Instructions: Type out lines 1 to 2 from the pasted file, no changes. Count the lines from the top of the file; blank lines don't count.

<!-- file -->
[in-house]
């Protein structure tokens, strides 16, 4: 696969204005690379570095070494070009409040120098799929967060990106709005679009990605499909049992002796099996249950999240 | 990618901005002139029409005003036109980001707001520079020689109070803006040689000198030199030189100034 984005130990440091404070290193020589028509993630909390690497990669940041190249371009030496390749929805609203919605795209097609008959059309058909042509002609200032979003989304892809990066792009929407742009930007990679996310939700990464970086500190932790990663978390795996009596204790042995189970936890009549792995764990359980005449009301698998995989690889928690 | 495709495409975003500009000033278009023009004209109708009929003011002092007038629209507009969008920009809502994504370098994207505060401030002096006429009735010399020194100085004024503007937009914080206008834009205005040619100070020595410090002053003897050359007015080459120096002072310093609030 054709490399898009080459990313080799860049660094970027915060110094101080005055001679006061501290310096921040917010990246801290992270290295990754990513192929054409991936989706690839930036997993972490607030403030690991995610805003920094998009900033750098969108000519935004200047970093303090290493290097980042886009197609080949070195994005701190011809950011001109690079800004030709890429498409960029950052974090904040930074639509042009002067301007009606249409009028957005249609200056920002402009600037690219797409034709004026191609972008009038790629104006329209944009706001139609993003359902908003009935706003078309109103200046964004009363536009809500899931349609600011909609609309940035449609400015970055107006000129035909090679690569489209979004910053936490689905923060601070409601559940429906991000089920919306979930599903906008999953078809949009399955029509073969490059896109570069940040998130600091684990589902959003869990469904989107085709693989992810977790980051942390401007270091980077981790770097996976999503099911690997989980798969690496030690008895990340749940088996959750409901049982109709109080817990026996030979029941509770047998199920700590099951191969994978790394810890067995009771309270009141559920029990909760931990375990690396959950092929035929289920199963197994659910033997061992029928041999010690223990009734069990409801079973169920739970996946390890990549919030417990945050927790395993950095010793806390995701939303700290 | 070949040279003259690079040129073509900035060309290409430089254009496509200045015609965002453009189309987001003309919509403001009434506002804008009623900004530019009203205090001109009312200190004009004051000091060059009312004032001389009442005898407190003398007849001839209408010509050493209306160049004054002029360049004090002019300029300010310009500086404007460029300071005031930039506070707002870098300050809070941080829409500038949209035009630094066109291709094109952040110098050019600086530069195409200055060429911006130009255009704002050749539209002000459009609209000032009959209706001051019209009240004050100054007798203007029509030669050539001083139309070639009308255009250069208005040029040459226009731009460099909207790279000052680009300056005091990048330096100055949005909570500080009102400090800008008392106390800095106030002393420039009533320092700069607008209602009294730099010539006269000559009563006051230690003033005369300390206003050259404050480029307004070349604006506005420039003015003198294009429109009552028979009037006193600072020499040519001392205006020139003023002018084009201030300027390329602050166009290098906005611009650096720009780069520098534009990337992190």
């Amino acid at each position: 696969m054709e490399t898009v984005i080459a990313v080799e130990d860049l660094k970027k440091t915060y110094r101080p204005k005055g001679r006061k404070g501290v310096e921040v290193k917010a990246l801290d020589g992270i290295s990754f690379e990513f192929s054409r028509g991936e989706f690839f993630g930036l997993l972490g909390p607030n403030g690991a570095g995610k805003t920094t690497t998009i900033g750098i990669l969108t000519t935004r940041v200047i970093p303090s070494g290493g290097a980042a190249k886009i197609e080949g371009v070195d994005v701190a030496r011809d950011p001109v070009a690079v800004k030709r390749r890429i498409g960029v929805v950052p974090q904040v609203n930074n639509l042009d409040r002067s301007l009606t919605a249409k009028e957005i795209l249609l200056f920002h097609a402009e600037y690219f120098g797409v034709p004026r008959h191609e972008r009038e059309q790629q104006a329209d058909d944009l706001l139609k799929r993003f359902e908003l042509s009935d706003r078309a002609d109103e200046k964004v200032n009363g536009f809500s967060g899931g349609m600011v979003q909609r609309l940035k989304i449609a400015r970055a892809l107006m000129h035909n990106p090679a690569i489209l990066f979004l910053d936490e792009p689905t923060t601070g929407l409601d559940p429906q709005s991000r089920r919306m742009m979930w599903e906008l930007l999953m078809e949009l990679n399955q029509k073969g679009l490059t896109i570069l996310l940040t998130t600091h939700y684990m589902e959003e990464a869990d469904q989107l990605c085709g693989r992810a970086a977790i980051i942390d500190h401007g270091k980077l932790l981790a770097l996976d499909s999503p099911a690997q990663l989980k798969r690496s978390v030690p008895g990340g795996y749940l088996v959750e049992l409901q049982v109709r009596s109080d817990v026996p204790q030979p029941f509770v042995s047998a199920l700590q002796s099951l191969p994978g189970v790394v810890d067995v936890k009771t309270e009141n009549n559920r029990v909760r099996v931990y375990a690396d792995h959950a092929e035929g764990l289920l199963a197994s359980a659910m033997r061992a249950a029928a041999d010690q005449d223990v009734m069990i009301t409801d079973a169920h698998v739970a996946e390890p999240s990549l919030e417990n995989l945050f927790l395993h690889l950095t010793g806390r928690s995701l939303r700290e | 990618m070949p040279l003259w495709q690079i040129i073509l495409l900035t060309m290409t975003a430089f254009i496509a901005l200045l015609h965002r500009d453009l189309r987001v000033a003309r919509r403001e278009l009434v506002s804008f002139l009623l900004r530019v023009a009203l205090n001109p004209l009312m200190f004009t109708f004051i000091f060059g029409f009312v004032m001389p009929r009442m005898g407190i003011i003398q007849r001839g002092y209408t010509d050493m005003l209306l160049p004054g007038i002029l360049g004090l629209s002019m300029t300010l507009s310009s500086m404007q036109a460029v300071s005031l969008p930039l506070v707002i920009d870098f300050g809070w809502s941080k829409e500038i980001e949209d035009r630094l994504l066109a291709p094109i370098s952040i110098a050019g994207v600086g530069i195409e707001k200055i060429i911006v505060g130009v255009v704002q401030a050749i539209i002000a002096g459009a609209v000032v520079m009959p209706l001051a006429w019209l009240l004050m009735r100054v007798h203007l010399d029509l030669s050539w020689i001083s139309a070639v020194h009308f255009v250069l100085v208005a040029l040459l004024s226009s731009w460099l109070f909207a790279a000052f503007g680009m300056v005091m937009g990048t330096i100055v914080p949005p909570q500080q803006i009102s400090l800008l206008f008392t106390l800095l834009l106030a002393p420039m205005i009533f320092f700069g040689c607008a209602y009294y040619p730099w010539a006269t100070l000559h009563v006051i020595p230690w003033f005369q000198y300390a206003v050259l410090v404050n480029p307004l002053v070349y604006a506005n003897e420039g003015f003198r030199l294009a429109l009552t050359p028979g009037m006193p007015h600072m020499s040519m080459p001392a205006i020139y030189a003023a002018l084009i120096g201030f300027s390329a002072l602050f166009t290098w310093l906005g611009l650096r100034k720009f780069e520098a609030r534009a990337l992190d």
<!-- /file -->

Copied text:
[in-house]
């Protein structure tokens, strides 16, 4: 696969204005690379570095070494070009409040120098799929967060990106709005679009990605499909049992002796099996249950999240 | 990618901005002139029409005003036109980001707001520079020689109070803006040689000198030199030189100034 984005130990440091404070290193020589028509993630909390690497990669940041190249371009030496390749929805609203919605795209097609008959059309058909042509002609200032979003989304892809990066792009929407742009930007990679996310939700990464970086500190932790990663978390795996009596204790042995189970936890009549792995764990359980005449009301698998995989690889928690 | 495709495409975003500009000033278009023009004209109708009929003011002092007038629209507009969008920009809502994504370098994207505060401030002096006429009735010399020194100085004024503007937009914080206008834009205005040619100070020595410090002053003897050359007015080459120096002072310093609030 054709490399898009080459990313080799860049660094970027915060110094101080005055001679006061501290310096921040917010990246801290992270290295990754990513192929054409991936989706690839930036997993972490607030403030690991995610805003920094998009900033750098969108000519935004200047970093303090290493290097980042886009197609080949070195994005701190011809950011001109690079800004030709890429498409960029950052974090904040930074639509042009002067301007009606249409009028957005249609200056920002402009600037690219797409034709004026191609972008009038790629104006329209944009706001139609993003359902908003009935706003078309109103200046964004009363536009809500899931349609600011909609609309940035449609400015970055107006000129035909090679690569489209979004910053936490689905923060601070409601559940429906991000089920919306979930599903906008999953078809949009399955029509073969490059896109570069940040998130600091684990589902959003869990469904989107085709693989992810977790980051942390401007270091980077981790770097996976999503099911690997989980798969690496030690008895990340749940088996959750409901049982109709109080817990026996030979029941509770047998199920700590099951191969994978790394810890067995009771309270009141559920029990909760931990375990690396959950092929035929289920199963197994659910033997061992029928041999010690223990009734069990409801079973169920739970996946390890990549919030417990945050927790395993950095010793806390995701939303700290 | 070949040279003259690079040129073509900035060309290409430089254009496509200045015609965002453009189309987001003309919509403001009434506002804008009623900004530019009203205090001109009312200190004009004051000091060059009312004032001389009442005898407190003398007849001839209408010509050493209306160049004054002029360049004090002019300029300010310009500086404007460029300071005031930039506070707002870098300050809070941080829409500038949209035009630094066109291709094109952040110098050019600086530069195409200055060429911006130009255009704002050749539209002000459009609209000032009959209706001051019209009240004050100054007798203007029509030669050539001083139309070639009308255009250069208005040029040459226009731009460099909207790279000052680009300056005091990048330096100055949005909570500080009102400090800008008392106390800095106030002393420039009533320092700069607008209602009294730099010539006269000559009563006051230690003033005369300390206003050259404050480029307004070349604006506005420039003015003198294009429109009552028979009037006193600072020499040519001392205006020139003023002018084009201030300027390329602050166009290098906005611009650096720009780069520098534009990337992190």